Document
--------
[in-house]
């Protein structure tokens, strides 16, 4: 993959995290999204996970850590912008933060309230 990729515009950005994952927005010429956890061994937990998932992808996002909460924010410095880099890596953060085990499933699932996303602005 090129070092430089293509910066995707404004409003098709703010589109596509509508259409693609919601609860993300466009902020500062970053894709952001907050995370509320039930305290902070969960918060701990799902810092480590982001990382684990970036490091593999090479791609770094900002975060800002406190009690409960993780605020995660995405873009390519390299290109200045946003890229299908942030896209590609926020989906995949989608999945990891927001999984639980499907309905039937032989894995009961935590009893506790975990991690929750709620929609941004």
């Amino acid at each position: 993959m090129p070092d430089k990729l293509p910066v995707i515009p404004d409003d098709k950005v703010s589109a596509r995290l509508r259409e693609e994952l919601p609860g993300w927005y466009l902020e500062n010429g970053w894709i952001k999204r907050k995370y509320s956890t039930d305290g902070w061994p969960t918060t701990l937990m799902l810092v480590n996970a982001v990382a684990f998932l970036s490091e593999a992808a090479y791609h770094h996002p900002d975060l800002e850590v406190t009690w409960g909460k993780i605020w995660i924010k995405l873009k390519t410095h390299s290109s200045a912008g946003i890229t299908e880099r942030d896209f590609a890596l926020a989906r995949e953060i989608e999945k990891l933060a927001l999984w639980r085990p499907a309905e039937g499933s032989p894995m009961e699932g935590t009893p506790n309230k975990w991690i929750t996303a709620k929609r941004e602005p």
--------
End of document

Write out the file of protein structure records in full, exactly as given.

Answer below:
[in-house]
């Protein structure tokens, strides 16, 4: 993959995290999204996970850590912008933060309230 990729515009950005994952927005010429956890061994937990998932992808996002909460924010410095880099890596953060085990499933699932996303602005 090129070092430089293509910066995707404004409003098709703010589109596509509508259409693609919601609860993300466009902020500062970053894709952001907050995370509320039930305290902070969960918060701990799902810092480590982001990382684990970036490091593999090479791609770094900002975060800002406190009690409960993780605020995660995405873009390519390299290109200045946003890229299908942030896209590609926020989906995949989608999945990891927001999984639980499907309905039937032989894995009961935590009893506790975990991690929750709620929609941004």
């Amino acid at each position: 993959m090129p070092d430089k990729l293509p910066v995707i515009p404004d409003d098709k950005v703010s589109a596509r995290l509508r259409e693609e994952l919601p609860g993300w927005y466009l902020e500062n010429g970053w894709i952001k999204r907050k995370y509320s956890t039930d305290g902070w061994p969960t918060t701990l937990m799902l810092v480590n996970a982001v990382a684990f998932l970036s490091e593999a992808a090479y791609h770094h996002p900002d975060l800002e850590v406190t009690w409960g909460k993780i605020w995660i924010k995405l873009k390519t410095h390299s290109s200045a912008g946003i890229t299908e880099r942030d896209f590609a890596l926020a989906r995949e953060i989608e999945k990891l933060a927001l999984w639980r085990p499907a309905e039937g499933s032989p894995m009961e699932g935590t009893p506790n309230k975990w991690i929750t996303a709620k929609r941004e602005p």